- Slovene language
or Slovenian languageSouth Slavic language spoken by more than 2.2 million people in Slovenia, in adjacent parts of Italy, Austria, and Hungary, and in small enclaves outside Europe. The oldest Slavic text in the Latin alphabet, the Freising Fragments (с 1000), are written in a very early form of Slovene; the language is not attested again until the 16th century, when Lutheran reformers translated the Bible into Slovene. The language has a remarkable degree of dialect diversity considering the size of its speech area, probably enhanced by the country's Alpine geography and long period of domination by non-Slovene-speaking rulers.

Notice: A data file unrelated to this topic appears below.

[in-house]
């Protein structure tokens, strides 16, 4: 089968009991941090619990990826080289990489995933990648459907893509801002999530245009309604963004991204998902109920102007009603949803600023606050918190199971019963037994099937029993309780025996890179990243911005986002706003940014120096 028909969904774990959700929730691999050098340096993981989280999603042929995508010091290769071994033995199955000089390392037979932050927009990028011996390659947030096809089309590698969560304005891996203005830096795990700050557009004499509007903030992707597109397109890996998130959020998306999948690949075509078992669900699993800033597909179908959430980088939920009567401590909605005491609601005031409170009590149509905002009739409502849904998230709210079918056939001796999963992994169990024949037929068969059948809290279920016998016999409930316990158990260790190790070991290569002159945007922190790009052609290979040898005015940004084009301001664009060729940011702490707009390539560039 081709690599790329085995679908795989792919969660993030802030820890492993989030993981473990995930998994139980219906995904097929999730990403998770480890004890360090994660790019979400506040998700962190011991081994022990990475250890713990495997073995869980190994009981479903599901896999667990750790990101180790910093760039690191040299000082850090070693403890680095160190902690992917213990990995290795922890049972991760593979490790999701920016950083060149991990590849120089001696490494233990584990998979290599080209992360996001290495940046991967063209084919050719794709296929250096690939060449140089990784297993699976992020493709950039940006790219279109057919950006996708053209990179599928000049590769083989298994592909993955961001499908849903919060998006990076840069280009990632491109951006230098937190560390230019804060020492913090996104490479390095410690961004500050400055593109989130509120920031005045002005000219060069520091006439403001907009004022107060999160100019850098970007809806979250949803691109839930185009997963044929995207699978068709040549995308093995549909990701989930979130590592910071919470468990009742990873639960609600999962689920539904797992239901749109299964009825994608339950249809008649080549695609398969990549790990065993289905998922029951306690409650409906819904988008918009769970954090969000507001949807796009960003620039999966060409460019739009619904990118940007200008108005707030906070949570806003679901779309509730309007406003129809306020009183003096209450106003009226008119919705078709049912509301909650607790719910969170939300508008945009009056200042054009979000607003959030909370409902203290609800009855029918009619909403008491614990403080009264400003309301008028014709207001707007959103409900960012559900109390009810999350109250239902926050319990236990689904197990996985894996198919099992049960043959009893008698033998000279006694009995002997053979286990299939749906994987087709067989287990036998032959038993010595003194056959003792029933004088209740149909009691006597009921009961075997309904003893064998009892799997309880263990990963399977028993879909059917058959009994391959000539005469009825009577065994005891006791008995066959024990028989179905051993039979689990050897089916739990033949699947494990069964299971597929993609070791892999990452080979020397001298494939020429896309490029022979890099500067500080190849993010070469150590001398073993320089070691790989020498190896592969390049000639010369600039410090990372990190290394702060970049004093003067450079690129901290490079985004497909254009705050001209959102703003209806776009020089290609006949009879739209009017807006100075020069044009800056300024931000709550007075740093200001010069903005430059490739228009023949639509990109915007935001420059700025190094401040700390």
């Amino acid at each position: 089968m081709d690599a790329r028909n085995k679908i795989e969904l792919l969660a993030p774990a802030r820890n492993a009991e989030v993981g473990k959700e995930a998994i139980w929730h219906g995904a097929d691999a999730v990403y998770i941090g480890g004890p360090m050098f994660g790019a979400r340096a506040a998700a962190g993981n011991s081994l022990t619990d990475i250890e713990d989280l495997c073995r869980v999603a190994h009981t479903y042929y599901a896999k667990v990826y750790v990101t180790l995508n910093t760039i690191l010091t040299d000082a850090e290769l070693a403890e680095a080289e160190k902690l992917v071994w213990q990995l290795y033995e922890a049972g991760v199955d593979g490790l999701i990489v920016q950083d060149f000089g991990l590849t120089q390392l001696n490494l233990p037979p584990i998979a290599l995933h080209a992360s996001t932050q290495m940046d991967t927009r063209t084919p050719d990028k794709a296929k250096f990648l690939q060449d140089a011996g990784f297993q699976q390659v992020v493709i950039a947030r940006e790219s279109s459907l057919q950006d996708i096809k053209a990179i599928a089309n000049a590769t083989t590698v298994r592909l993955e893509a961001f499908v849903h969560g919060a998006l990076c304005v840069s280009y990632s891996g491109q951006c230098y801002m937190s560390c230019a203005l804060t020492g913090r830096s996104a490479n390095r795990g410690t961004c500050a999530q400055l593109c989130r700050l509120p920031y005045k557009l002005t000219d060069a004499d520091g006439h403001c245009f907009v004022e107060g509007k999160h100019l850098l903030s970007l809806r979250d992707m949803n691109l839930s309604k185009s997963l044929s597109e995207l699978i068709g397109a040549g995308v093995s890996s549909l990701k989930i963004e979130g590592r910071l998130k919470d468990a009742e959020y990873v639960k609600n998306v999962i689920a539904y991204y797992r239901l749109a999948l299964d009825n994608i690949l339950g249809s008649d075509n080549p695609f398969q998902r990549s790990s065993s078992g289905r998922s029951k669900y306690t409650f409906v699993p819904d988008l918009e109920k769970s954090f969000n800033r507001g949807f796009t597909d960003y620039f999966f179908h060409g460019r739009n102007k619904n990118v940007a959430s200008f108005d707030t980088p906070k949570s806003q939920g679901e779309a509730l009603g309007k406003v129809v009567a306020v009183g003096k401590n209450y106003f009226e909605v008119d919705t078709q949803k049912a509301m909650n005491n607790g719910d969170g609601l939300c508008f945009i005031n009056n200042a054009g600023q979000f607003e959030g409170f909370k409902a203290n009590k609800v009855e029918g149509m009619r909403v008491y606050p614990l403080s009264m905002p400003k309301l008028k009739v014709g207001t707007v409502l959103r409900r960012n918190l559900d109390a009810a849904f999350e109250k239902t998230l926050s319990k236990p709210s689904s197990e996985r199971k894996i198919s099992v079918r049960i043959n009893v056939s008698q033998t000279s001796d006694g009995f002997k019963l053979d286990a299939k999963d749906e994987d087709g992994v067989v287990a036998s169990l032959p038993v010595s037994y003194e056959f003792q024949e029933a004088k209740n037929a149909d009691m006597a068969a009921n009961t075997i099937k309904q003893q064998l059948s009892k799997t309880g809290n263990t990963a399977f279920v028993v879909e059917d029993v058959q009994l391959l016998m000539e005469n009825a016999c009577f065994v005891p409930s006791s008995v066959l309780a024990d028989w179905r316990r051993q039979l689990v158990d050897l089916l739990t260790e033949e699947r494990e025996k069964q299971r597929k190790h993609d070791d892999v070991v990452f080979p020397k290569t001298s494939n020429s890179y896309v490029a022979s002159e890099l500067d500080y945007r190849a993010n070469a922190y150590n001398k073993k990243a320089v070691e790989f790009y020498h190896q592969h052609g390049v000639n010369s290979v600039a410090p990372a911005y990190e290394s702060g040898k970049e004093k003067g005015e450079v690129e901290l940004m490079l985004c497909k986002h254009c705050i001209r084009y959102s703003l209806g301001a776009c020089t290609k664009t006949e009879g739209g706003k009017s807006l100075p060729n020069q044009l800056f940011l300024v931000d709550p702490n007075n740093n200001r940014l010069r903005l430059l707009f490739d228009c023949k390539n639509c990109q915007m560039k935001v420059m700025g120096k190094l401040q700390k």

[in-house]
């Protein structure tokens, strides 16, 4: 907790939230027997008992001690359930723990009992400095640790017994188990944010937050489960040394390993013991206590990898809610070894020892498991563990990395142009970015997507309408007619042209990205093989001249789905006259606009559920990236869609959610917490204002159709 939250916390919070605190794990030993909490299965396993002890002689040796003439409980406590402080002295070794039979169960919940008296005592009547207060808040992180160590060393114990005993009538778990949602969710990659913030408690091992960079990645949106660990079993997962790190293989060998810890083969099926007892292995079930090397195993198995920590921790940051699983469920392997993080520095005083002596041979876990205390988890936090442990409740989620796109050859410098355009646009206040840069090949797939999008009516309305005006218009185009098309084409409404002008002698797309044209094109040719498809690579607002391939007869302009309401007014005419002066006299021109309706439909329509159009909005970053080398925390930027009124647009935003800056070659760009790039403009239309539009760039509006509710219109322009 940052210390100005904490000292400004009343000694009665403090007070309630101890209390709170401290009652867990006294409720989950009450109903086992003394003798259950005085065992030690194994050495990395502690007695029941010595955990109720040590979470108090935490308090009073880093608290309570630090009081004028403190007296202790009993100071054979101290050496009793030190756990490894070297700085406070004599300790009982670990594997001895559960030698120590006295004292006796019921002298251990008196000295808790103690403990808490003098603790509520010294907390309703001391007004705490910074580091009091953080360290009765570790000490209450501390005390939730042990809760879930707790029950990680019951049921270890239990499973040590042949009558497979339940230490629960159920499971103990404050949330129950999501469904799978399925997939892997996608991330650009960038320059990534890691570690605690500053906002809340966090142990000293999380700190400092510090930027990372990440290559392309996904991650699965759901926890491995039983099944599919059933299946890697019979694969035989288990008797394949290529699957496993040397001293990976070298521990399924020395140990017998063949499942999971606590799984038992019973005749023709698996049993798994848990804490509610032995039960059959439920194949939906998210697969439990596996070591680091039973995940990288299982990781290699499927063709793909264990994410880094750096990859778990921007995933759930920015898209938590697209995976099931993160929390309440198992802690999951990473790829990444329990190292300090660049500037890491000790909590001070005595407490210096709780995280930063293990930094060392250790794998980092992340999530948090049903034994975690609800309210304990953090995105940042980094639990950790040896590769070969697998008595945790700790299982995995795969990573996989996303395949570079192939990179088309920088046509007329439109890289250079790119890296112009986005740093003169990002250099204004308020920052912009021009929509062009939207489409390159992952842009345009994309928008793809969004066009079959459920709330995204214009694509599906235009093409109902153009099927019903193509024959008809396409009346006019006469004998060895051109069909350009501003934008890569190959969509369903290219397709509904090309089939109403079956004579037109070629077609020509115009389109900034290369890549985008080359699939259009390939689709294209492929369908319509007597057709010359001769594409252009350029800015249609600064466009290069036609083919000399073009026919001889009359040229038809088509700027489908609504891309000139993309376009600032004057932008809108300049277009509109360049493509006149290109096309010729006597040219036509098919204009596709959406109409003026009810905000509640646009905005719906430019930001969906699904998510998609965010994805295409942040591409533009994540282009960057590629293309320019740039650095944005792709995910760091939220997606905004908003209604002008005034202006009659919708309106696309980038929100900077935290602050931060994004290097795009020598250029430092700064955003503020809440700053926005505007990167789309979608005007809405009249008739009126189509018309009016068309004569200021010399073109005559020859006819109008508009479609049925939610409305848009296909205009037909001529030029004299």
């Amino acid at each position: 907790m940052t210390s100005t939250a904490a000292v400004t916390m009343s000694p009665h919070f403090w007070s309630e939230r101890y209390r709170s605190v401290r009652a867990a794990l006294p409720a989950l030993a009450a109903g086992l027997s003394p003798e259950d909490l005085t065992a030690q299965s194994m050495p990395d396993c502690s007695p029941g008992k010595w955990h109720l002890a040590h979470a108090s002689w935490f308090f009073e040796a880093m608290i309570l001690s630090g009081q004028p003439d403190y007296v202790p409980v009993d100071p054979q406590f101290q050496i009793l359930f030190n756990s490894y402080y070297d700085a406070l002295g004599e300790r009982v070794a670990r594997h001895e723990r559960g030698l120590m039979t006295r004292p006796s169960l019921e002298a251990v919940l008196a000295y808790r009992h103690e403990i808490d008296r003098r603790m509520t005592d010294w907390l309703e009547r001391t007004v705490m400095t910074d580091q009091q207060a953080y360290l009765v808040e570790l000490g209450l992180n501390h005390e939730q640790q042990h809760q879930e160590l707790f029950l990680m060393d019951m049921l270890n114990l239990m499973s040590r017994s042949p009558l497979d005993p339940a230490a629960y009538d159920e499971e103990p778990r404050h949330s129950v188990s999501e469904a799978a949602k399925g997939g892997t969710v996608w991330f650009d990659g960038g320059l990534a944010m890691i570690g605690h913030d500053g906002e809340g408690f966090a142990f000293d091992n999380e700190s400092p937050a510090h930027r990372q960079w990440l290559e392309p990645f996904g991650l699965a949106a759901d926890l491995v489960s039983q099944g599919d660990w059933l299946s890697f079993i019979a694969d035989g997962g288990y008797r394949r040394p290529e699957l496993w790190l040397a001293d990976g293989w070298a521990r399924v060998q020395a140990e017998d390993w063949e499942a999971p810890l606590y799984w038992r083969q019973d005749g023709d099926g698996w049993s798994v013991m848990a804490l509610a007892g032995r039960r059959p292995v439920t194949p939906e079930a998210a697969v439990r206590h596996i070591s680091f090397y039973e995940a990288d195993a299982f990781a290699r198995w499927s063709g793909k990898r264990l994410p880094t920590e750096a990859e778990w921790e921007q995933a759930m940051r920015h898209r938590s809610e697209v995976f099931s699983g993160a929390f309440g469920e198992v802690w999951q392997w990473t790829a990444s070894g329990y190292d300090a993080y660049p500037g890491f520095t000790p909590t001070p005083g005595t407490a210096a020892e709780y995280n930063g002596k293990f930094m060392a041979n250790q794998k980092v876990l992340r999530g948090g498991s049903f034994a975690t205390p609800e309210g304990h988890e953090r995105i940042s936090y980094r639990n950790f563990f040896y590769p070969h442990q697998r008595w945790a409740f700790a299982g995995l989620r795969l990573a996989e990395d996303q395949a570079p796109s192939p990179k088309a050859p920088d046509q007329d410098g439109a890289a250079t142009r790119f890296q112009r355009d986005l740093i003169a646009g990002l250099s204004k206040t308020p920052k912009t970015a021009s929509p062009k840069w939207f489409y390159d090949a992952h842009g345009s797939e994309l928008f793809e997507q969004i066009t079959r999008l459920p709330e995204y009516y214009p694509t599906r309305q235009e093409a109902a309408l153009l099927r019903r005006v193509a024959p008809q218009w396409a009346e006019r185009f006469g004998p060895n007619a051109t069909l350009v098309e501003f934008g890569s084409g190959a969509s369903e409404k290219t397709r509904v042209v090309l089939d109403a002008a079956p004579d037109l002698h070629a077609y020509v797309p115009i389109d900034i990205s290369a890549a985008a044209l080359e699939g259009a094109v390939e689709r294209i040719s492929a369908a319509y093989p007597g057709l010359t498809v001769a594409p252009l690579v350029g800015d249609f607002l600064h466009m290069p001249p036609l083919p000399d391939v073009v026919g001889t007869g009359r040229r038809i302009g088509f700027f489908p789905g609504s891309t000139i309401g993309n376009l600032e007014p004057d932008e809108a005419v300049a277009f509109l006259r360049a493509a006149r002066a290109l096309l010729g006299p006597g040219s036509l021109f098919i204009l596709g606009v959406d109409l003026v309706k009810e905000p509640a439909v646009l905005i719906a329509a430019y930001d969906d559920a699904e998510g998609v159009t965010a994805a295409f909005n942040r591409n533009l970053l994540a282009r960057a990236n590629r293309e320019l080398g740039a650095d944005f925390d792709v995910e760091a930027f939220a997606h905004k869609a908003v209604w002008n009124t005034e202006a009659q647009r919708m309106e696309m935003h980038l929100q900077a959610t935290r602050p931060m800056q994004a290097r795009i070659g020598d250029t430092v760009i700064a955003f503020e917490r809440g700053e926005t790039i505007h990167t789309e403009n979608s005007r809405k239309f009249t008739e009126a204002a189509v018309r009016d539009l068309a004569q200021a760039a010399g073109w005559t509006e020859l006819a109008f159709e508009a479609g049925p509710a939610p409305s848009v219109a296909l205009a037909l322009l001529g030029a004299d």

* * *South Slavic language written in the Roman (Latin) alphabet and spoken in Slovenia and in adjacent parts of Austria and Italy. Grammatically, Slovene retains forms expressing the dual number (two persons or things) in nouns and verbs, in addition to singular and plural. Slovene has great dialectal variation; some scholars distinguish as many as 46 individual dialects.Although the earliest written record in the Slovene language is found in the Freising manuscripts dating from about AD 1000, the language was not generally written until the Reformation, when Protestants translated the Bible and wrote tracts in Slovene. A Roman Catholic translation of the Bible in Slovene appeared at the end of the 18th century and was followed by grammars of the language during the first few years of the 19th century; by the middle of the 19th century, a standard written language was in use. Slovene is closely related to its eastern neighbour, Serbo-Croatian (Serbo-Croatian language), from which it separated between the 7th and 9th century AD; the transition from the eastern Slovene dialects to the Kajkavian Croatian is a gradual one.
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